According to a 2019 parliamentary report, the Franchising Code of Conduct (Code) failed to adequately deter non-compliance by franchisors as some large and profitable businesses have been able to absorb penalties as a cost of doing business. In response, penalties under the Code have now increased significantly. From 15 April 2022, new penalties were introduced for specific provisions in the Code, and many existing penalties have doubled or increased. As a franchisor (and a franchisee), it's important that you remain up to date with the Code to stay on top of your rights and obligations. The new penalties The maximum liability for breaches of 7 particular obligations in the Code have increased from $66,600 to: for companies, $10 million,3 times the commercial benefit achieved from the non-compliant behaviour, or 10% of the franchisor's gross turnover (whichever is the highest amount); and for individuals (such as company directors), $500,000. These obligations include: disclosure of materially relevant facts. This is the obligation of a franchisor to notify their franchise network within 14 days of certain things occurring, some of which include a sale of the franchise system, change of their directors/shareholders, change of ownership of their intellectual property, ACCC proceedings against the franchisor, or proceedings made against the franchisor by 10% or 10 franchisees (whichever is lower); and the ban on franchisors restricting or impairing franchisees from forming an association. The other penalty provisions The maximum financial penalties for breaches of all other penalty-attracting obligations havedoubled from 300 penalty units ($66,600) to 600 penalty units (currently $133,200). It must be noted that not all breaches of the Code attract a penalty - the Code sets out which provisions attract penalties, and these include the obligation of the parties to a Franchise Agreement to act in good faith. The list of obligations under the Code attracting penalties has been expanded. Some of the new additions include: the obligation of a franchisor to provide statements of their marketing fund; the prohibition on a franchisor unreasonably withholding consent to the transfer of a Franchise Agreement (i.e.sale of a franchisee's business); and the prohibition on a franchisor terminating a Franchise Agreement because of an unremedied breach. Multiple breaches It is important to note that a separate penalty applies for every single breach. In other words, if a franchisor’s breach affects 10 different franchisees, they will face 10 sets of the same penalty. Information Statements The amendments to the Code have also changed the obligations of a franchisor to provide a copy of the prescribed Information Statement to a prospective franchisee. Instead of providing this within a reasonable time of that person expressing an interest in the franchise, it must now be provided within 7 days, and before formal Disclosure Documents are issued by the franchisor. Franchise Disclosure Register A separate amendment to the Code passed on 1 April 2022 was the requirement for franchisors to create a profile on the newly established Franchise Disclosure Register by 14 November 2022. The Register will be operated by [...]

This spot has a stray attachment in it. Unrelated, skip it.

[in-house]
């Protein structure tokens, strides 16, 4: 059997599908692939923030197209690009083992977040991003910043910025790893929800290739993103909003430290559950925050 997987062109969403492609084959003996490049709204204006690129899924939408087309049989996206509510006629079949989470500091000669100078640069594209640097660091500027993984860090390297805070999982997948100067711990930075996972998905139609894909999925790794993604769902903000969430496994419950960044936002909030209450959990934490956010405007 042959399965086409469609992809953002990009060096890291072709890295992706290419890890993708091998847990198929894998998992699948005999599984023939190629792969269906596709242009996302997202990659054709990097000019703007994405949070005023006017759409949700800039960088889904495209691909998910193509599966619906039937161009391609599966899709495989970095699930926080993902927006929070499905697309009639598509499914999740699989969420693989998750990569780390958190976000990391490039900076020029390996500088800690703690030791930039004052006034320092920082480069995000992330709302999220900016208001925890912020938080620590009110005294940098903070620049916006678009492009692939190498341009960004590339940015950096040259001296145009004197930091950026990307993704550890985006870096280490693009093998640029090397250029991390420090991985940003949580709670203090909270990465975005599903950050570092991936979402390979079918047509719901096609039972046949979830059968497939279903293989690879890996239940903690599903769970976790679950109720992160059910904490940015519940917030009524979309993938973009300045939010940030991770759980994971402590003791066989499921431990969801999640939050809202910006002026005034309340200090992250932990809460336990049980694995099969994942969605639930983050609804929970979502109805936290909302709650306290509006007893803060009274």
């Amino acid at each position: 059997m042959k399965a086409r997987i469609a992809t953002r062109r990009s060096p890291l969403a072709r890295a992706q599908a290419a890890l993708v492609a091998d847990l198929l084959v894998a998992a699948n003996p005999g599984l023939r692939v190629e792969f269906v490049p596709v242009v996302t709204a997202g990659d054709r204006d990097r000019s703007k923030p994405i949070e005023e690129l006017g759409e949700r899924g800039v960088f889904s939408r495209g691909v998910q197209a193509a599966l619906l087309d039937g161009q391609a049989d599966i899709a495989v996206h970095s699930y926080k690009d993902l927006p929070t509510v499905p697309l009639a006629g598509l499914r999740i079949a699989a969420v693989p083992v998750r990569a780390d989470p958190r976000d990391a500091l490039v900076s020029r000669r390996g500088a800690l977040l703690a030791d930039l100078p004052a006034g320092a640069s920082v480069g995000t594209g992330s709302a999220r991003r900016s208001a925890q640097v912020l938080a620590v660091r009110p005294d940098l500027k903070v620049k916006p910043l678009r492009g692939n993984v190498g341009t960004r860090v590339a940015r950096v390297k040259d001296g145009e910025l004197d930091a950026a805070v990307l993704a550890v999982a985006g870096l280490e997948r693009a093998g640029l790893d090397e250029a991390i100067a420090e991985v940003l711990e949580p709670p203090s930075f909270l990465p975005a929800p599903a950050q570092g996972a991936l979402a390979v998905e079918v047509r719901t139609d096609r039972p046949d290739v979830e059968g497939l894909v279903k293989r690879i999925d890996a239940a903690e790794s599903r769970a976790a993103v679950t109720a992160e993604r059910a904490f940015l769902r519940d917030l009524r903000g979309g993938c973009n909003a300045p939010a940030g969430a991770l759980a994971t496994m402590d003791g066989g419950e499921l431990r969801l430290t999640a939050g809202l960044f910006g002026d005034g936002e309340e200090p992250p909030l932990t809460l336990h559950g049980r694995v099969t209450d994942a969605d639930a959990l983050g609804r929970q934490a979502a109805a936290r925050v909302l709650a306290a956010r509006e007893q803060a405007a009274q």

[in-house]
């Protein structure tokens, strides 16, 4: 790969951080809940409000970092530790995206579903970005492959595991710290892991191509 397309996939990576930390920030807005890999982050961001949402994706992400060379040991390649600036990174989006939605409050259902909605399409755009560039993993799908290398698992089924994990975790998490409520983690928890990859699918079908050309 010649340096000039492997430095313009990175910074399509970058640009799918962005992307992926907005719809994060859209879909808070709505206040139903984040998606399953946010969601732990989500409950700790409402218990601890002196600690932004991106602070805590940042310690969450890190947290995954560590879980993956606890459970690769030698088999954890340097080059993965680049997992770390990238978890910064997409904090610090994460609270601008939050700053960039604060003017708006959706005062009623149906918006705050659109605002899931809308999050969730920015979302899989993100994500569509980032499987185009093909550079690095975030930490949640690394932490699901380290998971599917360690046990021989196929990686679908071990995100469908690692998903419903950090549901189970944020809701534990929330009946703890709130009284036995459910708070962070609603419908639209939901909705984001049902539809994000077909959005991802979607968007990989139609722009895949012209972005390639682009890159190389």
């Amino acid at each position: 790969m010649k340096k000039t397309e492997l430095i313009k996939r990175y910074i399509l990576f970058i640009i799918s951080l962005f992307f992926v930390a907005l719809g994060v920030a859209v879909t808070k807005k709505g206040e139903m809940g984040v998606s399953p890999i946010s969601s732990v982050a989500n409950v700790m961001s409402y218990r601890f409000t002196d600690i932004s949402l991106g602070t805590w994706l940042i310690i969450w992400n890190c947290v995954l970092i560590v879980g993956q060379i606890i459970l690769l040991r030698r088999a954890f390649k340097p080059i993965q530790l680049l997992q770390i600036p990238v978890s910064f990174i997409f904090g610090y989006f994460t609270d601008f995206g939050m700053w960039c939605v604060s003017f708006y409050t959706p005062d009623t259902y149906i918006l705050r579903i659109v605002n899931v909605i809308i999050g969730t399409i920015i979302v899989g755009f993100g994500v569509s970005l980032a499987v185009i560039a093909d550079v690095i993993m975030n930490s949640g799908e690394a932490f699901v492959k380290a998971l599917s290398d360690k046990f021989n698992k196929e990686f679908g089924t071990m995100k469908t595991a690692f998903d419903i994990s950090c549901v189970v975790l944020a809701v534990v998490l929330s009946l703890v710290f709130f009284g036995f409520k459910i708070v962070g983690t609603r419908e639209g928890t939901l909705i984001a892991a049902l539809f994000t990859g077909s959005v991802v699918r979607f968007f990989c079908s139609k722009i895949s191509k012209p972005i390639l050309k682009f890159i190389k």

2022-07-05T11:23:59+10:00July 5th, 2022|Blog, Franchising|